SALT LAKE CITY – The number of bald eagles that have died recently from similar symptoms in central-northern Utah is up to five — and Utah wildlife officials are fearful the total may be as high 13.
Utah Division of Wildlife Resources spokesman Mark Hadley said Thursday that a fifth eagle found in Weber County died this week in a rehab center in Ogden. A sixth eagle discovered in Davis County is there with the same head tremors the dead ones had, he said.
An additional seven eagles were found dead in the same two-week period — and wildlife officials fear they may have all died from the same cause, Hadley said. They won’t know for sure until tests are done, however, because nobody saw if these eagles had the tremors before dying.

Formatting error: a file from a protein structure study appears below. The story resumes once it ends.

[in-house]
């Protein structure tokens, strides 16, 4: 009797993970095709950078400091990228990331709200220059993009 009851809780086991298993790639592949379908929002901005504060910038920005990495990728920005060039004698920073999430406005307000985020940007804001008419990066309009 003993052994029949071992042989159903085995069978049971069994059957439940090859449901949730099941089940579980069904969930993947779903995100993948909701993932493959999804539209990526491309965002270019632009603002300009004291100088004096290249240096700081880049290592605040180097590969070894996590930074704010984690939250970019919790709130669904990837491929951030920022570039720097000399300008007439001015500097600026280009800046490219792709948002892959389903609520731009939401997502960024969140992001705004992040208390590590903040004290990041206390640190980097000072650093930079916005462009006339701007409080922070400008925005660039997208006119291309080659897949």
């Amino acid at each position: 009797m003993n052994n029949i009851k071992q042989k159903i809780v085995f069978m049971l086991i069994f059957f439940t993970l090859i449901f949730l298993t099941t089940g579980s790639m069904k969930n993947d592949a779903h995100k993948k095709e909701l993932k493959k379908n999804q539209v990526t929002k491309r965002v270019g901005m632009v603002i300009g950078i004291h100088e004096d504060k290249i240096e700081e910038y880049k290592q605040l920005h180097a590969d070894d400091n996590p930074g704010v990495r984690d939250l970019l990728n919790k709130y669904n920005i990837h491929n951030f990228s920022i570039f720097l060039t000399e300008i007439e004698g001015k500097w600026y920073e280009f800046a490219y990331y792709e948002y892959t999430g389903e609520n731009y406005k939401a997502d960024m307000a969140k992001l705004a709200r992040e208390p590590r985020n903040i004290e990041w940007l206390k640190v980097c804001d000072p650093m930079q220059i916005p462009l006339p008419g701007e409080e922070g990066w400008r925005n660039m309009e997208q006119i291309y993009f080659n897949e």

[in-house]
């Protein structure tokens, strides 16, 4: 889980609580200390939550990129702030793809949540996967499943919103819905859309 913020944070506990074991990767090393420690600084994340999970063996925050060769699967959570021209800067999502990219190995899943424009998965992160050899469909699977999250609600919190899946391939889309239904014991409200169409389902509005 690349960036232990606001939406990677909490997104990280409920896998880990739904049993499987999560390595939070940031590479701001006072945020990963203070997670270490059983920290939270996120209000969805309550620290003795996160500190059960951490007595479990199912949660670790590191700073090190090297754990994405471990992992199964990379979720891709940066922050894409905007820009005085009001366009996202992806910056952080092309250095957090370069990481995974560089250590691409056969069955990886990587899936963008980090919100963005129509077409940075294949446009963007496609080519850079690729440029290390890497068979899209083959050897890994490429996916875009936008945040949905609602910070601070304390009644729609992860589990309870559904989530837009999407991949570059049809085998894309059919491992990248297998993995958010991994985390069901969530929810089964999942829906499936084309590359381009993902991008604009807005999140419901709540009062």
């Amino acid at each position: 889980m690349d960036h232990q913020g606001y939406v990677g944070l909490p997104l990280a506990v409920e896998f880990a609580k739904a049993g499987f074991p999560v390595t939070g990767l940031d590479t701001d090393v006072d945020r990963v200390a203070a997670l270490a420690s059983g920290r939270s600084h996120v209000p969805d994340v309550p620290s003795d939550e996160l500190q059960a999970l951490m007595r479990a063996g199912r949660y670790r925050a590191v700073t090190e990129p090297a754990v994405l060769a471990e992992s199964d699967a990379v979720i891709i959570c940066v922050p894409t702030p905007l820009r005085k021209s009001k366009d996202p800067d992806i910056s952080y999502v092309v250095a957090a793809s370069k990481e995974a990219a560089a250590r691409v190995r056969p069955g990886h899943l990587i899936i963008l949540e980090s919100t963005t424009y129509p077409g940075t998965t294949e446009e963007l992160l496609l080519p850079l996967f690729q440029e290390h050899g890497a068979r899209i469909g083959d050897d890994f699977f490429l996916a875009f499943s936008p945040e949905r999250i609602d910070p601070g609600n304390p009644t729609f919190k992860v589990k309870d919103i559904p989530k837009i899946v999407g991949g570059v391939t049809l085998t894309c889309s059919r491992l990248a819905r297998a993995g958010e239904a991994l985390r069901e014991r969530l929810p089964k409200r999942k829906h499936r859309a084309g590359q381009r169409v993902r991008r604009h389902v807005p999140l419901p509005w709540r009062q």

Thousands of bald eagles migrate to Utah each winter, with many gathering at the Great Salt Lake where there’s plenty of carp to eat in freshwater bays. The recent rash of deaths has raised serious alarms in Utah.
“I don’t ever recall having this many eagles die in such a short period of time,” Hadley said. “It is very unusual.”
Utah State University is expected to have preliminary results early next week for the first four eagles that died at the rehab centers, Hadley said. That should provide some clues to help solve the mystery illness.
It could be encephalitis, which is caused by West Nile Virus, though officials said it seems too late in the year for that. They don’t think they were killed on purpose.
To find out what killed the other seven, wildlife officials sent the majestic birds to a lab in Madison, Wisconsin It could take up to a month to get the necropsy test results back due to a backlog there and because it takes longer over the holidays, Hadley said.
The dying birds have all been discovered since the beginning of December and were found in four different counties: Weber, Box Elder, Tooele and Utah.
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